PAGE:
12 Replies Latest reply on Jan 20, 2014 1:20 PM by Alp Er Tunga

    Overview of Colour Management

    John1010

      Hi - I'm having some difficulty getting consistent colours from my camera through to a print.

       

      Could someone just give me a quick summary of the settings I need on my camera, monitor, software and printer to ensure that colours are consistent end-to-end, from the camera right through to a print? I use a Nikon D80, Elements 11 on an HP Pavilion g6 with Windows 7 and an HP Photosmart 5510. So far I've been using Jessops 260 gsm gloss paper which (as they recommend) I've set as 'HP Premuin Plus Photo Paper Glossy'. Thanks.

        • 1. Re: Overview of Colour Management
          jdanek Level 4

          I believe your camera's capture is going to be the most important piece of the puzzle.  That looks like a pretty good product and I sense it packs quite a bang when it comes to picture quality.  I'd recommend maintaining somewhat "raw" data coming out of and going into your computer.  Most consumers make the mistake of capturing in sRGB and keeping that as the colorspace.  Your printer is not as robust as other photographic printers.  I find the Colorsmarts print a little weak.  That's just me.  HP's "Z" printers or Epson Stylus Pros are a better choice.  That said, whatever you use, it has to be calibrated along with your monitor.  You do not mention details in what is or is not meeting your muster.  Another mistake consumers make is relying on a miscalibrated monitor for determing their file;'s color quality.  So, I would recommend calibrating your hardware the best you can.  Final print files should be saved ( as a copy ) as Adobe RGB colorspace.  If you are seeing color casts or major differences in gamut, density and saturation, that could be linked to uncalibrated hardware.

          • 2. Re: Overview of Colour Management
            thedigitaldog MVP & Adobe Community Professional

            The most important step is producing a calibrated and profiled display that visually matches the print next to it. See:

            http://www.luminous-landscape.com/tutorials/why_are_my_prints_too_dark.shtml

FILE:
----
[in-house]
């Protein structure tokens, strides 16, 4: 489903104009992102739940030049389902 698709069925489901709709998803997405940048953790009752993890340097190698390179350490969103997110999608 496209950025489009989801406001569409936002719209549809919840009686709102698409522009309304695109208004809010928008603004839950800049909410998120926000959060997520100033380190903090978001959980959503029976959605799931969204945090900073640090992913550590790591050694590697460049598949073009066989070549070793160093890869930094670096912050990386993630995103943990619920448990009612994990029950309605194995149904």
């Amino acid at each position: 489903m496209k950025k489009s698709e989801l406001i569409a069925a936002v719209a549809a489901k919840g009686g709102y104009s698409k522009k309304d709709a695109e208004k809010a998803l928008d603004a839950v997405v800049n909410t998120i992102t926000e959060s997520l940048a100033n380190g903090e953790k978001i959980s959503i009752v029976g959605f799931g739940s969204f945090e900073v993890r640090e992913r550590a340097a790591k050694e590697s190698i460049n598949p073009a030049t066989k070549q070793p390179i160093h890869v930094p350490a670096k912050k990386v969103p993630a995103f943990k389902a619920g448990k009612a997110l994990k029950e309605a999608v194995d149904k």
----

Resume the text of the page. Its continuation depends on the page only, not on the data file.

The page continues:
Then you need good ICC profiles for the printer for soft proofing and output.

            • 3. Re: Overview of Colour Management
              Alp Er Tunga Level 1

              Andrew Rodney wrote:

               

              The most important step is producing a calibrated and profiled display that visually matches the print next to it.

               

              For viewing prints in a desktop viewer (like GTI PDVs), should we dim or completely turn off the ambient lighting? If you have time, can you please give some information about the ambient (room) lighting for editing digital photos on the screen and evaulating prints?

              • 4. Re: Overview of Colour Management
                thedigitaldog MVP & Adobe Community Professional

                AlperTonga wrote:

                For viewing prints in a desktop viewer (like GTI PDVs), should we dim or completely turn off the ambient lighting? If you have time, can you please give some information about the ambient (room) lighting for editing digital photos on the screen and evaulating prints?

                You can't have the ambient light too low but you can go too high. If you can control the environment such only the display and booth are on, and of course, no light from the booth spills onto the display, that's ideal. The lower the ambient light, the less it affects how you perceive black on a display. The GTI is ideal as it has a dimmer which doesn't affect it's white point so that's good. The Fluorescent blub has a spiky spectrum so that illuminant isn't ideal. I use them as I work with other's who have the same type of booth. But I also use Solux bulbs (better illuminant).

                 

                As for dimming, lower is better due to longevity of bulbs but you do need to make sure whatever display system you use can natively hit that lower cd/m2 (meaning not with the LUT but in the panel itself). I have my booth set around 50%, have my NEC PA272W set for 150cd/m2 (and that LED will last a very long time <g>).

                 

                http://digitaldog.net/files/Print_to_Screen_Matching.jpg